• From Giving What We Can – we email Giving What We Can members who say they heard of GWWC through 80,000 Hours to ask whether they took the pledge due to us.

How we learned about impact-adjusted significant plan changes in 2016:

Manual correspondence13%
Annual impact survey10%
From GWWC10%
Ongoing impact survey7%

Here are our monthly impact-adjusted plan changes broken down by how we learned about them:

Plan change statistics

What did the changes consist of?

You can see some examples of plan changes in our annual review (forthcoming). There are summary statistics below.

In October 2016 we added new questions to our plan change surveys, asking users for more information. One new multiple choice question we now ask is What did the change consist of?

446 people who made significant plan changes have answered this question so far (out of a total 1,414 people who made a plan change in 2016).

Here are the proportions of impact-adjusted plan changes which included the different options (note that people could select multiple options):

Answer includesPercentage
Find a job that builds better career capital55%
Seek a different type of role (e.g. do research rather than direct work)52%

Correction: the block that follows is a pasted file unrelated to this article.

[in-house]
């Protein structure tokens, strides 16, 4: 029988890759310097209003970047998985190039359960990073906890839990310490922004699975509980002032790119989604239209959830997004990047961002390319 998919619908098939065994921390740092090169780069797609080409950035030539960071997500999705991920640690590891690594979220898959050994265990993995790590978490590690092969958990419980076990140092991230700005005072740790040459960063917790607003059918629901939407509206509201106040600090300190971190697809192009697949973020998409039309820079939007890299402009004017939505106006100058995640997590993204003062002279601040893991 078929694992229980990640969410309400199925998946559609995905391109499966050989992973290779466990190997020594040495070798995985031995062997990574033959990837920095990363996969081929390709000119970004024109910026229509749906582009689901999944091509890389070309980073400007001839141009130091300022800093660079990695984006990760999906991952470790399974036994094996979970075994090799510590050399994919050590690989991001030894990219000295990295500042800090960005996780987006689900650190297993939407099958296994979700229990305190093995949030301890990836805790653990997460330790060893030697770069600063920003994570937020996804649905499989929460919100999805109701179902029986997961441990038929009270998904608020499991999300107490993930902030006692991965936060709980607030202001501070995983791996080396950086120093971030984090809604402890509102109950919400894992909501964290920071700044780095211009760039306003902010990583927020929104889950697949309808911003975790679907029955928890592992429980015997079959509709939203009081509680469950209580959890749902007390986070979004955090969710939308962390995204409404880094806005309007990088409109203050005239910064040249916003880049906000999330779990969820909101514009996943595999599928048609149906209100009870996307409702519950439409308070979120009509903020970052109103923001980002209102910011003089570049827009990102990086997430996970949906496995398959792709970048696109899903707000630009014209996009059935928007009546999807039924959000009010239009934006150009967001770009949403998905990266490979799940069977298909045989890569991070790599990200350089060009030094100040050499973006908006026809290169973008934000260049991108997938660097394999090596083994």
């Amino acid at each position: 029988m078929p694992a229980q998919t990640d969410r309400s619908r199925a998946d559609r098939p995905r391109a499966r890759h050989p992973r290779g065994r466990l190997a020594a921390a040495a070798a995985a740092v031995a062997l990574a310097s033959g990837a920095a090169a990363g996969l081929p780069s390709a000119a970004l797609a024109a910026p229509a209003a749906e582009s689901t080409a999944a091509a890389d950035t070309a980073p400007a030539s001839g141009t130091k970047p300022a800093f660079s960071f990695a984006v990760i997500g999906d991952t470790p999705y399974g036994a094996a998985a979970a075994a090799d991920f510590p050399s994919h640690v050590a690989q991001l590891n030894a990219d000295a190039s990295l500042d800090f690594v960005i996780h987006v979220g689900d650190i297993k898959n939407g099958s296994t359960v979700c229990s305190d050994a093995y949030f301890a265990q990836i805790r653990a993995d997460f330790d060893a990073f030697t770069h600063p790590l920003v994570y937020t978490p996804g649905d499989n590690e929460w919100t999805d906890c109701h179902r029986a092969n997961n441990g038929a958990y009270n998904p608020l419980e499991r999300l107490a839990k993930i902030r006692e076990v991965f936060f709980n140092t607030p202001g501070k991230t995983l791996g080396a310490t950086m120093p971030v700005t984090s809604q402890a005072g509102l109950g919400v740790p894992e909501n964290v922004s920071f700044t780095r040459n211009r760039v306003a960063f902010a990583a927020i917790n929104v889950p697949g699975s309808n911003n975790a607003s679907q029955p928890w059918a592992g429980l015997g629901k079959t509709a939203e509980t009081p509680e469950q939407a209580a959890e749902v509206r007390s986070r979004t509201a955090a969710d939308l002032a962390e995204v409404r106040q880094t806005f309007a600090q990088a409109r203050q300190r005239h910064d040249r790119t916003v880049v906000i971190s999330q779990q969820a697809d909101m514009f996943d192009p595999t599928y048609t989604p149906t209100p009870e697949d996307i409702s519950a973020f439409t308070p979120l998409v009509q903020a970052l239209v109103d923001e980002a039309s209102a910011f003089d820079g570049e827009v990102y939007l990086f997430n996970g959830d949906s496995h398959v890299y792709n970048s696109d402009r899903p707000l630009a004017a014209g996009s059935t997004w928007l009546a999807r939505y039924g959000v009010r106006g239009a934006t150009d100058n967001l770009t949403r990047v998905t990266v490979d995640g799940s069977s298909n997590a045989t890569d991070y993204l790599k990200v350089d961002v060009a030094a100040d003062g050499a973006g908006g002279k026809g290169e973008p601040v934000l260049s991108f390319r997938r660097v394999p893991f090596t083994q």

Be generally more focused on social impact47%
Become more involved in EA community41%
Seek to earn more income33%
Work on a different global problem28%
Donate to a different type of organisation26%
Take GWWC pledge24%
Work at a different organisation24%
Study a different university degree17%

What did plan changes scored “10” switch into?

We categorised the plan changes which we scored as 10s in 2015 and 2016 by the paths they switched into:

EA org1650%
Earning to Give (expected donations above $100k/year)516%
High-net-worth donor to top causes39%
Running EA student group39%
AI safety research26%
AI safety capacity building13%
Machine learning grad study13%
For-profit start-up for global poor13%

What did plan changes scored “1” switch into?